4. Don't Make Changes When You're Criticized. Make Them When They Feel Right.
Against Germany in the semi-final, U.S. coach Jill Ellis brought on Tobin Heath and pushed Carli Lloyd further forward. Potato-headed critics on couches make terrible coaches. Yet many suggested far more changes when the team seemed shy in front of the goal. At some point as a leader, you have to accept that yours is a lonely task. It can be even more miserable than having your online date not turn up. You can listen to advice. You might even listen to your critics--which doesn't mean agreeing with them. When it comes down to it, you will be judged by your decisions. Make sure those decisions are yours.
5. When You're Winning, Shoot From Midfield.
Few more glorious goals have ever been scored in any World Cup final--men's or women's--than Carli Lloyd's third. Her effort from somewhere near Edmonton was pure judgment, pure talent. To enjoy that level of confidence is rare. To enjoy that level of confidence in the most important game of your life shows that somewhere in that team was a winning mentality and a leader who encouraged bravado, rather than made like an actuary. Once a business leader can see that she's ahead, there's a certain swinging for fences unimagined that can bring not only more success but true, lasting glory. Every businessperson deserves to enjoy the feeling of glory just once.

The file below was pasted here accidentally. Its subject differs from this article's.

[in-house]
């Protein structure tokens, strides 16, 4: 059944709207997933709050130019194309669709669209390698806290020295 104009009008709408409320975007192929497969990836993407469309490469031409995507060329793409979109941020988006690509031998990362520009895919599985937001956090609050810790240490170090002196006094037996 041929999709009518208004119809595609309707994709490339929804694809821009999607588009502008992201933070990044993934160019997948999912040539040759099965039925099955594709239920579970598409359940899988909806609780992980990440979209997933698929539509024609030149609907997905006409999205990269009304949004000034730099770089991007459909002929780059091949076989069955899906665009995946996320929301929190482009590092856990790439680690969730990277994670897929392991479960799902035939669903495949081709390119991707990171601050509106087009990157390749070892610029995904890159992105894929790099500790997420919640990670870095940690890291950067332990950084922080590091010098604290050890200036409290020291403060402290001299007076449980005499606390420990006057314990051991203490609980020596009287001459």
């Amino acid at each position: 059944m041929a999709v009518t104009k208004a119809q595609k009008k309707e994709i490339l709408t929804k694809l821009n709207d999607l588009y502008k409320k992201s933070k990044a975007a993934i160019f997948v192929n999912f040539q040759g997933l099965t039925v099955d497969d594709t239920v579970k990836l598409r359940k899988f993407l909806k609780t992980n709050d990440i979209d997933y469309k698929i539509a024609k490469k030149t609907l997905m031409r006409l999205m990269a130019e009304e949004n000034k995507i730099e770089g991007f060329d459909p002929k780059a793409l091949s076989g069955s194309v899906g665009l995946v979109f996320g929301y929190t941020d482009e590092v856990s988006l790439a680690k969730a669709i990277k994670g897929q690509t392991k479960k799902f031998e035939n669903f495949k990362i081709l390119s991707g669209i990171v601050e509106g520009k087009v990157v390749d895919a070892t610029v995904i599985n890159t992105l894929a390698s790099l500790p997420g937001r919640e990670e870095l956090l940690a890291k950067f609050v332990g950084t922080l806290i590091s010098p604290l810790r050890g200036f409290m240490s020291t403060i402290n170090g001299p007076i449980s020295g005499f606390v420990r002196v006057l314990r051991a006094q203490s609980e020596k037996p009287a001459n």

Judging panel: Stephen Green, entrepreneur and assistant vice president at Albina Community Bank; Sara Conte, co-founder and president at PrestoBox; Marcelino Alvarez, founder and CEO at Uncorked Studios ;Genevieve Morganstern, CEO at Sadie; Paola Moretto, CEO at Nouvola; and Junea Rocha, founder and CEO at Brazibites.
A Loteria app — a Mexican game similar to bingo — targeted at English and Spanish language learners took home the overall prize at Portland’s first Startup Weekend Latino this weekend.
Ninety people participated in the event that aimed to bring the Startup Weekend model to a population of entrepreneurs who might not otherwise have known about the resource.
Participants arrived on Friday at the Portland State University Business Accelerator and pitched ideas to the group. Seven teams then formed to spend the weekend building and gathering customer validation. By the end of the 54-hour challenge, the teams pitched to a panel of judges.
Team creations ranged from apps, such as Loteringo, to a food business, an apparel brand and an Internet of Things application for agriculture.
Juan Barraza, one of the event organizers, said the weekend required more education for entrepreneurs to introduce them to the concept of Startup Weekend. The whole point was to offer an entrance into the network of startup resources in Portland. Once word got out, sign-ups took off in the last week or so before the event, he said. He added that 75 percent of the participants were Latino.